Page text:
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IT could be a change agent in the efficient cross border delivery of products and services…

Jul 5, 2015

Praveen Gupta is CEO and Managing Director of Raheja QBE General Insurance Company Ltd. A joint venture between QBE and the well diversified Rajan Raheja Group, where he is trying to build a contrarian business model. He has over three decades of industry experience in diverse markets like India; Thailand; Hong Kong and U.K. Praveen is a Chartered Insurer, Fellow of Chartered Insurance Institute (UK) and Insurance Institute of India. He has a Diploma in Direct Marketing (IDM, UK) and is an MA from St. Stephen’s College, Delhi. He is a recipient of D. Subramaniam Award and SK Desai Memorial Prize by Insurance Institute of India. He is also a recipient of a special prize from the Geneva Association and the Group Study Exchange Award by Rotary International.

IT could be a change agent in the efficient cross border delivery of products and services within the Insurance domain

Praveen regularly writes (on diverse subjects) and speaks at prestigious national and international forums. He championed the cause of Indian insurance industry liberalization, from the very early days. Praveen was also very closely associated with the Bombay Chamber of Commerce & Industry (BCCI), where he was the Chairman of the General Insurance Committee. He is currently Deputy Chair of the Chartered Insurance Institute’s Diversity Action Group and also promotes the cause of Diversity by a dedicated blog ( Praveen is on the Board of Education, Insurance Institute of India, Governing Council of Indian Institute of Risk Management and is a Member of the Australian Institute of Company Directors.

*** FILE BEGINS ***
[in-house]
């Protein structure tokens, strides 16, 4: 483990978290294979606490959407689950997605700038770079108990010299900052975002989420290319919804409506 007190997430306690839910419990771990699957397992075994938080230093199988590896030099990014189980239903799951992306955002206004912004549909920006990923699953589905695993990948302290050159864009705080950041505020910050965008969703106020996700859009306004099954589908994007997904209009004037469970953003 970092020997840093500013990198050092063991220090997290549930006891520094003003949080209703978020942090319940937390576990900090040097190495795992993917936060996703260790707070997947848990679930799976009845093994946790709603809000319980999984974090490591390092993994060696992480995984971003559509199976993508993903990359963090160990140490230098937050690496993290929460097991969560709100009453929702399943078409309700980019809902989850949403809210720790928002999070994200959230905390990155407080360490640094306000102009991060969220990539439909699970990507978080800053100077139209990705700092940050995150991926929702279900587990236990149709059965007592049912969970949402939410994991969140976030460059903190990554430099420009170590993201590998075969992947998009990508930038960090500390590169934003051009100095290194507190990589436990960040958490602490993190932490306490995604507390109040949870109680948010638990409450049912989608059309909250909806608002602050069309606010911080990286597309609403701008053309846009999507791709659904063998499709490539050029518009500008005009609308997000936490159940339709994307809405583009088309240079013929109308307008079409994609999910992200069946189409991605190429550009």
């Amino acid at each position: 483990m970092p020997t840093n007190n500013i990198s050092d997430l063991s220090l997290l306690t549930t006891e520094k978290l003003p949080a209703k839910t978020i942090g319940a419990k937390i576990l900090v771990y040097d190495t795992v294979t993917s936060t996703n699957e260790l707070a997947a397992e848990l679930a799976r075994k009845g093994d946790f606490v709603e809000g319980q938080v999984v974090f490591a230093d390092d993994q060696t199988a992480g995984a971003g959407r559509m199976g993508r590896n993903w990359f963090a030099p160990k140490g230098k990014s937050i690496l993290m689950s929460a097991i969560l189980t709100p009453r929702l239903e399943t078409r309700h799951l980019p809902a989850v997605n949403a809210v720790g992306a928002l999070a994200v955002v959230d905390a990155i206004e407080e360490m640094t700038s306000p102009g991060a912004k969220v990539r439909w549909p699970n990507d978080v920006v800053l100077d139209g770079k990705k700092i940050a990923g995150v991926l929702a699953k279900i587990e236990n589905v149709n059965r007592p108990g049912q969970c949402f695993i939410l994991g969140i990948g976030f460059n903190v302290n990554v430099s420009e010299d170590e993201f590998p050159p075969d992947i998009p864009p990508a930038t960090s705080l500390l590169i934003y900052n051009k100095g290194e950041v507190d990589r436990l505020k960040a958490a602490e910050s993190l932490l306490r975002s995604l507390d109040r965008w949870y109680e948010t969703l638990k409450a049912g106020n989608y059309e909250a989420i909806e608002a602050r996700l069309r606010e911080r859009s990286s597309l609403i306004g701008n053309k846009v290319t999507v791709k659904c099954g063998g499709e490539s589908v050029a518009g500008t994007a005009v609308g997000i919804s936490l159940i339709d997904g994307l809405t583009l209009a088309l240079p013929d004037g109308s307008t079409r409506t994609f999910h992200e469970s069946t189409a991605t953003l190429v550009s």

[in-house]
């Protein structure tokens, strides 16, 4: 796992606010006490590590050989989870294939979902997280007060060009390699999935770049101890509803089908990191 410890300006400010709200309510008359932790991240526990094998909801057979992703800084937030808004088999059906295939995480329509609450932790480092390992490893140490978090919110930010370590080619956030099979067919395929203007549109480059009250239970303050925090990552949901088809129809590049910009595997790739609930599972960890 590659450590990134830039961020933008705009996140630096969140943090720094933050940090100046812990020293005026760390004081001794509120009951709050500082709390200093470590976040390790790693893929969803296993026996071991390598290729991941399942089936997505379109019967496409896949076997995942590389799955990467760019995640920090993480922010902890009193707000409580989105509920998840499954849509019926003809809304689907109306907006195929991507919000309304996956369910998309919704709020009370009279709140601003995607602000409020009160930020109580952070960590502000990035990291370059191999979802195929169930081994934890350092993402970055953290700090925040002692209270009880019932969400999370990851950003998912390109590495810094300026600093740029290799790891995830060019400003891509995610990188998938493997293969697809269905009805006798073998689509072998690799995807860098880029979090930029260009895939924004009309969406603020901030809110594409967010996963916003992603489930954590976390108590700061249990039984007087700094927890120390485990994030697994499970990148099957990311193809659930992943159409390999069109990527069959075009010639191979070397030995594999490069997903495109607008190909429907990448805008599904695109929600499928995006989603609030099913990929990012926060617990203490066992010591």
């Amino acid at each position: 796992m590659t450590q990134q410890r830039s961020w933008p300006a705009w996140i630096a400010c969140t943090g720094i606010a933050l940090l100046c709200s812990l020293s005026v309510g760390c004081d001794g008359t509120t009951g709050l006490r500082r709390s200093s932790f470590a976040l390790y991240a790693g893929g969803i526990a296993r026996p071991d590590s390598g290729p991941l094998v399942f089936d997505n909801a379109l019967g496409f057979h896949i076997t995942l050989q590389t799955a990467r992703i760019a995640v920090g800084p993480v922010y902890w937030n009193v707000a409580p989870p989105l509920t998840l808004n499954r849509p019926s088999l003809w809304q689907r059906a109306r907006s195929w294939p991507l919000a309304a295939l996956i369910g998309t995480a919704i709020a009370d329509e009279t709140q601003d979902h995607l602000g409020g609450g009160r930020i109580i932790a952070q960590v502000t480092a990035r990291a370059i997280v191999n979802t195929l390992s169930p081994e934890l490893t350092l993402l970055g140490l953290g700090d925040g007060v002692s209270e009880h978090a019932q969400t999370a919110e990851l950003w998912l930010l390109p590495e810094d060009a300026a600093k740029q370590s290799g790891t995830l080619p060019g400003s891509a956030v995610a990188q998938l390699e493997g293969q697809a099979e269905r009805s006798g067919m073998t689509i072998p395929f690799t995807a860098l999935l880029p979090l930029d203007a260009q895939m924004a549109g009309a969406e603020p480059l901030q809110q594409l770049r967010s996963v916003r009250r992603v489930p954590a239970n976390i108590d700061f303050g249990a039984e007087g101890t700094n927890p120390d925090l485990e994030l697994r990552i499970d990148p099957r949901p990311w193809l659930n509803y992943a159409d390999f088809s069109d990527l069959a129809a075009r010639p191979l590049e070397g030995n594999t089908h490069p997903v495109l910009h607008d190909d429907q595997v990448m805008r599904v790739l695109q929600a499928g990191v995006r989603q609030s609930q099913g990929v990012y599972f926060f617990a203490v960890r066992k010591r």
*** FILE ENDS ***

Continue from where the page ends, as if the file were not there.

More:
Q: What are the key business trends shaping the Insurance vertical in India? Where do you see the major opportunities going forward?

A:The stimulus is coming from across a spectrum of areas. There is scale but small ticket size at the bottom of the pyramid, thanks to the initiatives of the political leadership. Rising urbanization, socio-economic and life-style changes are driving the creation of what will turn out to be a humongous middle class. This will see a surge in the asset class apart from growth in the auto, health and travel classes and a whole range of sports, leisure and entertainment related risks. Infrastructure and industrial build-up are additionally posing a new scale of risks. The Internet too is making everything and everyone more vulnerable to cyber risks. Last but not the least, tort is raising its head thanks to the fiduciary and governance push where the Companies Act 2013 is coming into play. Now besides company boards, all professionals will be increasingly answerable for their errors and omissions.

Q: What is the business model that Raheja QBE is exploring going forward?

A: We are focusing on areas where we can bring a unique value proposition that’s backed by global expertise and capability of the foreign partner. We do not wish to be everything to everyone. Nevertheless, QBE is looking to explore the Indian growth opportunities that justify deployment of capital, owing to their adequate return on investment for the promoters.

Q: What are the new technologies that are likely to have the most impact on the Insurance vertical? Are Big Data and Analytics going to be critical for the Insurance segment in the future?